Epilepsy

An Epilepsy Drug May Have Treatment Potential for Migraines

The migraine—a common but debilitating brain disorder characterized by severe headaches, often with accompanying nausea and visual auras—has perplexed neurologists for decades. There are so many types of migraine, and each person’s physiology responds differently to the few drugs and treatments available.

In the hunt for an umbrella drug to treat all migraines, researchers at the University of British Colombia have investigated a potential new treatment for migraine with aura, which affects about one-third of migraine sufferers: pregabalin (brand name Lyrica). In a class of drugs called gabapentinoids, pregabalin is an anticonvulsant used to treat epilepsy, neuropathic pain, and fibromyalgia. The researchers published their results today in Proceedings of the National Academy of Sciences (PNAS).

Migraines begin in the brain before they’re ever visualized as an aura or felt as an intense headache. Researchers believe migraines are triggered by a brain pattern known as cortical spreading depression, or SD. Though triggers can be numerous, the SD starts in the brain as a “depolarization of neurons in a particular area of the brain,” Stuart Cain, lead author and a neurophysiologist at University of British Columbia, Vancouver tells mental_floss. “This causes a wave of excitation that travels across the brain.”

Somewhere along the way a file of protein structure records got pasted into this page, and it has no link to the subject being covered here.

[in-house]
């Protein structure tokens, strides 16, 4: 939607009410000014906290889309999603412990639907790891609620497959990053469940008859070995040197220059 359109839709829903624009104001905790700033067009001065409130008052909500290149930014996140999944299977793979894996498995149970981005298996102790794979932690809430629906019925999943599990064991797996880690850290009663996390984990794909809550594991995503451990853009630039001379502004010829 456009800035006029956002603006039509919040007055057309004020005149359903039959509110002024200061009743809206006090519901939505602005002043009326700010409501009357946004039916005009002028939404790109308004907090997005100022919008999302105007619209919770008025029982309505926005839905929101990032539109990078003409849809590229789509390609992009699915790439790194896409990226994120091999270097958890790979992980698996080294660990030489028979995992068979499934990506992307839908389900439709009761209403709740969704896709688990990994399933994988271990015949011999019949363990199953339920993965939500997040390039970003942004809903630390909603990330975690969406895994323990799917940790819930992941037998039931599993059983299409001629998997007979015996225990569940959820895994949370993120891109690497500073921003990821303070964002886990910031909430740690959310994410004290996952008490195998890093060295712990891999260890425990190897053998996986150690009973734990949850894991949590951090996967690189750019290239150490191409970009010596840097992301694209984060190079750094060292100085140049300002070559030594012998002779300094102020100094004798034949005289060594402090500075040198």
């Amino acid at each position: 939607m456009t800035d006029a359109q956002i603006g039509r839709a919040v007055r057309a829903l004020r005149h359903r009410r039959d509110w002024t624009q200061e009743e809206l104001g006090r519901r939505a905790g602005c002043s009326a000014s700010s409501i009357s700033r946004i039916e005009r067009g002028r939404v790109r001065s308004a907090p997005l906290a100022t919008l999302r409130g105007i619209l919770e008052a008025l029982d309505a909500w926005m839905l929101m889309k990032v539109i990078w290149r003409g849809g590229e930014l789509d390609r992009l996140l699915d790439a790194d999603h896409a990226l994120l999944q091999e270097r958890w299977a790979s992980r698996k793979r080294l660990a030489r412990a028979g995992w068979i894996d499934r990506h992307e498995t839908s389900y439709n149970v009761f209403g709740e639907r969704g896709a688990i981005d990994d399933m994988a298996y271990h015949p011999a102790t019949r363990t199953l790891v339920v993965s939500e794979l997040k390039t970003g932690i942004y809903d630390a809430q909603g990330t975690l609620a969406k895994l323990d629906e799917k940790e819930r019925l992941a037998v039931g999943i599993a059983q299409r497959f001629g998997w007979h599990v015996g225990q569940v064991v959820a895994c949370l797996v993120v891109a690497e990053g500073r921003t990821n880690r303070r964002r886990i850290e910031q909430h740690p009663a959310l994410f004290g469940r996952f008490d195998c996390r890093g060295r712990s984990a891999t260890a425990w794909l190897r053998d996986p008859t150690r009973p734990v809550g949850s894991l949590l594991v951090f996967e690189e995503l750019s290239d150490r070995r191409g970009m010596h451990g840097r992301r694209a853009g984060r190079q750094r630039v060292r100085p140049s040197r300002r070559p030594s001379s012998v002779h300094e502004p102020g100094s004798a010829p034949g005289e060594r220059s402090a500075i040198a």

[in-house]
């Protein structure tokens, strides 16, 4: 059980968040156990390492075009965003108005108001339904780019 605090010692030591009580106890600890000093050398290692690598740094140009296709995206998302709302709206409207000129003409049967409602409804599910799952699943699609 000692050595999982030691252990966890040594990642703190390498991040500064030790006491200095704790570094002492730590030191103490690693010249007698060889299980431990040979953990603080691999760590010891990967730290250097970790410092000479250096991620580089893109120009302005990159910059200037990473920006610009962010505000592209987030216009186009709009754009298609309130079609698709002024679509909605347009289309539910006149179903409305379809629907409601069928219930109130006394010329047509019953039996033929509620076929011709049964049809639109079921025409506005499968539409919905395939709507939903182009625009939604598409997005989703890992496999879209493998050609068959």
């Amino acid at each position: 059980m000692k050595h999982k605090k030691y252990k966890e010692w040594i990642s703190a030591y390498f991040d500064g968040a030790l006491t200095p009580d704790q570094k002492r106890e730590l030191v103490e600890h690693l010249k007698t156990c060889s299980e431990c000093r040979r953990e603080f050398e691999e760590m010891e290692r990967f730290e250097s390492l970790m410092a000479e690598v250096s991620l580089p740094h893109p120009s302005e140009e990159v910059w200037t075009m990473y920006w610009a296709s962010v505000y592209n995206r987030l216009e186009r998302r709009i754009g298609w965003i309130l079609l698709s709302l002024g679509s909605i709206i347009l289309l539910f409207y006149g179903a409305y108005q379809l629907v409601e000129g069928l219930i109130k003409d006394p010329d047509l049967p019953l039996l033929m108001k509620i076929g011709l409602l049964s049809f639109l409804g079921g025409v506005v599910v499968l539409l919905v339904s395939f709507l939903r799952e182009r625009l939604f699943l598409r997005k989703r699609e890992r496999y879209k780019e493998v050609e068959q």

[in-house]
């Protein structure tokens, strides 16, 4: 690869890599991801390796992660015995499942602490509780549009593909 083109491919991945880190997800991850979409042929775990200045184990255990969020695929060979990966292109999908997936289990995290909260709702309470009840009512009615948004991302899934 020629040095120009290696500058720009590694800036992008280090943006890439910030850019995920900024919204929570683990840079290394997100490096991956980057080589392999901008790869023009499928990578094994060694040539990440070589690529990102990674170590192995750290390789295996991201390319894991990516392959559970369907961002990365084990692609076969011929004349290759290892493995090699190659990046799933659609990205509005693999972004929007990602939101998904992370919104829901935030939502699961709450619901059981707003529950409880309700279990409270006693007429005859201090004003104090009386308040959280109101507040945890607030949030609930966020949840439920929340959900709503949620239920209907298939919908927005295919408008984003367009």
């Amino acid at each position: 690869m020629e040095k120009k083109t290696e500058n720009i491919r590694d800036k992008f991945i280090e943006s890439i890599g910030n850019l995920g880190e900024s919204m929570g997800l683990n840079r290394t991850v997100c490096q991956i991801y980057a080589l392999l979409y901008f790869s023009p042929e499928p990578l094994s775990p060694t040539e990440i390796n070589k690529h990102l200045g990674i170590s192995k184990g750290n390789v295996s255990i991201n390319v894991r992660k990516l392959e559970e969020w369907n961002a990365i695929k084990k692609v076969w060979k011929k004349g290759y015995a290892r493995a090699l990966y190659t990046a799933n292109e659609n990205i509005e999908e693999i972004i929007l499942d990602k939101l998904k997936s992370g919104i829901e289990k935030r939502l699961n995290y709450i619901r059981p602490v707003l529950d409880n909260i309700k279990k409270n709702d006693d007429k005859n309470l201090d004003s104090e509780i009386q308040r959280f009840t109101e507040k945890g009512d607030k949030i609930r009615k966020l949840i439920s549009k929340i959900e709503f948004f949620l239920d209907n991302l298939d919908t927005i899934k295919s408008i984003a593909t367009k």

After the excitation period, there’s a long period of inactivity in which the neurons become stuck in this inactive state. “It’s this wave of inactivity that is actually causing spreading depression, and that causes the migraine aura,” he explains. Though the mechanisms are still not fully understood, they also believe this SD triggers the trigeminal nerve, one of the most widely distributed nerves in the head. That is what causes the headache pain.

As the SD travels slowly through the brain, it may go into the visual cortex and stimulate visual hallucinations, or even the auditory cortex, causing auditory hallucinations….

Do You Think Mental Disorders Predict Physical Illnesses?

The phrase “mind-body connection” is so overused it sounds like a cliché, yet there’s a significant body of research that shows mental and physical health are in fact deeply intertwined. Despite that, healthcare systems are still slow to integrate mental and physical healthcare in order to provide better patient care. To address this, Swiss psychologists set out to study instances in which specific mental health disorders are followed or accompanied by physical disorders in adolescents. The goal was to determine a causal relationship between them, and if possible, to predict certain physical illnesses by the presence of a mental disorder.

What they found were small—but definite—associations between certain mental and physical disorders. In their paper, published in PLOS One, the authors write, “The most substantial associations with physical diseases preceding mental disorders included those between heart diseases and anxiety disorders, epilepsy and eating disorders, and heart diseases and any mental disorder.”

“To have proof of causality, you have to experimentally manipulate people being physically or mentally sick, which isn’t ethical,” Gunther Meinlschmidt, co-lead author of…